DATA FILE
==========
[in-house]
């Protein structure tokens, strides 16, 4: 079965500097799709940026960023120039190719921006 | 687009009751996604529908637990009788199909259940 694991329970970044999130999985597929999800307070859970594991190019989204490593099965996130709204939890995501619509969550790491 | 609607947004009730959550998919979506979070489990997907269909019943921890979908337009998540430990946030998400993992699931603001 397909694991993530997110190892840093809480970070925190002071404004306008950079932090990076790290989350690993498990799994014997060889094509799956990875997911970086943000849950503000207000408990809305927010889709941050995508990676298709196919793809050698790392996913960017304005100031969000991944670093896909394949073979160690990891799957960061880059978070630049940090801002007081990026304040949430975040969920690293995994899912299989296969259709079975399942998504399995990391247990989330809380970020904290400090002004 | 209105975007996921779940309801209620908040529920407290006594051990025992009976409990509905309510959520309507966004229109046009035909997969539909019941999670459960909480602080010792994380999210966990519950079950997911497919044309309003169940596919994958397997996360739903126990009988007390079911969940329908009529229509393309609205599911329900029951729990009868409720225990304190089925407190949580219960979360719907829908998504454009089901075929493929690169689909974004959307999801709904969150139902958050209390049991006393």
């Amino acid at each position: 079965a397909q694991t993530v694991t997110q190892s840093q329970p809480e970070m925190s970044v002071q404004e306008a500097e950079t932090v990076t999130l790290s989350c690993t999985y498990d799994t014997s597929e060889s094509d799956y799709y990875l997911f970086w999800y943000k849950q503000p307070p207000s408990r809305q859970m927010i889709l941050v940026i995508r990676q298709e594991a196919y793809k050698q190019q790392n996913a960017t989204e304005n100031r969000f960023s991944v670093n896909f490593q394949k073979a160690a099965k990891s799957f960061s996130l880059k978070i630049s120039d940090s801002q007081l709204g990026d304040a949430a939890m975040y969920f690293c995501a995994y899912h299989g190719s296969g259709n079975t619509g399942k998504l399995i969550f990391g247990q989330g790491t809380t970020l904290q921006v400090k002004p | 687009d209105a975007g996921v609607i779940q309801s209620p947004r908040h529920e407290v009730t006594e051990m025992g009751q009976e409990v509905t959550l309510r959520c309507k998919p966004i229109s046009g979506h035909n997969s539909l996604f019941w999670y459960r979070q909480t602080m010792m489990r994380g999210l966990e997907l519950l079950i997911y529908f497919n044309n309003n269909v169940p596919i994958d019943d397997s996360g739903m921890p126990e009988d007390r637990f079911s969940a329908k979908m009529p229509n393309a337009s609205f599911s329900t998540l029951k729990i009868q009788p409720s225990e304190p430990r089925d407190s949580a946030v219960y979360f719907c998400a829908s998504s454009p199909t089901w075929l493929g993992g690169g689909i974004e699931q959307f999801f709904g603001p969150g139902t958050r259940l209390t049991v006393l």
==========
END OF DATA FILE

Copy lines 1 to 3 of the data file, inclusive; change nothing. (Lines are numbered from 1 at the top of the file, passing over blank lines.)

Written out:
[in-house]
């Protein structure tokens, strides 16, 4: 079965500097799709940026960023120039190719921006 | 687009009751996604529908637990009788199909259940 694991329970970044999130999985597929999800307070859970594991190019989204490593099965996130709204939890995501619509969550790491 | 609607947004009730959550998919979506979070489990997907269909019943921890979908337009998540430990946030998400993992699931603001 397909694991993530997110190892840093809480970070925190002071404004306008950079932090990076790290989350690993498990799994014997060889094509799956990875997911970086943000849950503000207000408990809305927010889709941050995508990676298709196919793809050698790392996913960017304005100031969000991944670093896909394949073979160690990891799957960061880059978070630049940090801002007081990026304040949430975040969920690293995994899912299989296969259709079975399942998504399995990391247990989330809380970020904290400090002004 | 209105975007996921779940309801209620908040529920407290006594051990025992009976409990509905309510959520309507966004229109046009035909997969539909019941999670459960909480602080010792994380999210966990519950079950997911497919044309309003169940596919994958397997996360739903126990009988007390079911969940329908009529229509393309609205599911329900029951729990009868409720225990304190089925407190949580219960979360719907829908998504454009089901075929493929690169689909974004959307999801709904969150139902958050209390049991006393």
């Amino acid at each position: 079965a397909q694991t993530v694991t997110q190892s840093q329970p809480e970070m925190s970044v002071q404004e306008a500097e950079t932090v990076t999130l790290s989350c690993t999985y498990d799994t014997s597929e060889s094509d799956y799709y990875l997911f970086w999800y943000k849950q503000p307070p207000s408990r809305q859970m927010i889709l941050v940026i995508r990676q298709e594991a196919y793809k050698q190019q790392n996913a960017t989204e304005n100031r969000f960023s991944v670093n896909f490593q394949k073979a160690a099965k990891s799957f960061s996130l880059k978070i630049s120039d940090s801002q007081l709204g990026d304040a949430a939890m975040y969920f690293c995501a995994y899912h299989g190719s296969g259709n079975t619509g399942k998504l399995i969550f990391g247990q989330g790491t809380t970020l904290q921006v400090k002004p | 687009d209105a975007g996921v609607i779940q309801s209620p947004r908040h529920e407290v009730t006594e051990m025992g009751q009976e409990v509905t959550l309510r959520c309507k998919p966004i229109s046009g979506h035909n997969s539909l996604f019941w999670y459960r979070q909480t602080m010792m489990r994380g999210l966990e997907l519950l079950i997911y529908f497919n044309n309003n269909v169940p596919i994958d019943d397997s996360g739903m921890p126990e009988d007390r637990f079911s969940a329908k979908m009529p229509n393309a337009s609205f599911s329900t998540l029951k729990i009868q009788p409720s225990e304190p430990r089925d407190s949580a946030v219960y979360f719907c998400a829908s998504s454009p199909t089901w075929l493929g993992g690169g689909i974004e699931q959307f999801f709904g603001p969150g139902t958050r259940l209390t049991v006393l």